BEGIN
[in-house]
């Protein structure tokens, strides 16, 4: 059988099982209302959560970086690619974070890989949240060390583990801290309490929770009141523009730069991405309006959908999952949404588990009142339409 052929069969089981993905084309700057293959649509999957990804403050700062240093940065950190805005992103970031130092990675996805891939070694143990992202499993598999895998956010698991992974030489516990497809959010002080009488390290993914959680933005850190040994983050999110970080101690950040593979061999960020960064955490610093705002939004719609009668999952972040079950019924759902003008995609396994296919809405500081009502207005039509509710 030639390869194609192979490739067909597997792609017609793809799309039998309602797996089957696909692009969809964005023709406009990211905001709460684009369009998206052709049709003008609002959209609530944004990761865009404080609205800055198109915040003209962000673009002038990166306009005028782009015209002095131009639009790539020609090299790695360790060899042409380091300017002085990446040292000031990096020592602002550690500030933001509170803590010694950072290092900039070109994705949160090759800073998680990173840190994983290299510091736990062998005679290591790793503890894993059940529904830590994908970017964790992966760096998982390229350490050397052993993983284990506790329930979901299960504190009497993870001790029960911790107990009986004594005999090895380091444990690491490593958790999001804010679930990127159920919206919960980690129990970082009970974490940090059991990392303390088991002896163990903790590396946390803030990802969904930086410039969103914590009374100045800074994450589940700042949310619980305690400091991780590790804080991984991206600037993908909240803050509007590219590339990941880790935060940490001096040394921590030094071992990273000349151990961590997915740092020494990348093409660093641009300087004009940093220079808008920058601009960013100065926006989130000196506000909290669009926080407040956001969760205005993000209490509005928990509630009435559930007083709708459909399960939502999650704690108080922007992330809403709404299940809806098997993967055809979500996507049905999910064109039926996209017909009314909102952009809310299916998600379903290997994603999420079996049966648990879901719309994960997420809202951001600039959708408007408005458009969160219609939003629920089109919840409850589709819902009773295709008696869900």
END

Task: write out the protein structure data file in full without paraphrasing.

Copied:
[in-house]
């Protein structure tokens, strides 16, 4: 059988099982209302959560970086690619974070890989949240060390583990801290309490929770009141523009730069991405309006959908999952949404588990009142339409 052929069969089981993905084309700057293959649509999957990804403050700062240093940065950190805005992103970031130092990675996805891939070694143990992202499993598999895998956010698991992974030489516990497809959010002080009488390290993914959680933005850190040994983050999110970080101690950040593979061999960020960064955490610093705002939004719609009668999952972040079950019924759902003008995609396994296919809405500081009502207005039509509710 030639390869194609192979490739067909597997792609017609793809799309039998309602797996089957696909692009969809964005023709406009990211905001709460684009369009998206052709049709003008609002959209609530944004990761865009404080609205800055198109915040003209962000673009002038990166306009005028782009015209002095131009639009790539020609090299790695360790060899042409380091300017002085990446040292000031990096020592602002550690500030933001509170803590010694950072290092900039070109994705949160090759800073998680990173840190994983290299510091736990062998005679290591790793503890894993059940529904830590994908970017964790992966760096998982390229350490050397052993993983284990506790329930979901299960504190009497993870001790029960911790107990009986004594005999090895380091444990690491490593958790999001804010679930990127159920919206919960980690129990970082009970974490940090059991990392303390088991002896163990903790590396946390803030990802969904930086410039969103914590009374100045800074994450589940700042949310619980305690400091991780590790804080991984991206600037993908909240803050509007590219590339990941880790935060940490001096040394921590030094071992990273000349151990961590997915740092020494990348093409660093641009300087004009940093220079808008920058601009960013100065926006989130000196506000909290669009926080407040956001969760205005993000209490509005928990509630009435559930007083709708459909399960939502999650704690108080922007992330809403709404299940809806098997993967055809979500996507049905999910064109039926996209017909009314909102952009809310299916998600379903290997994603999420079996049966648990879901719309994960997420809202951001600039959708408007408005458009969160219609939003629920089109919840409850589709819902009773295709008696869900």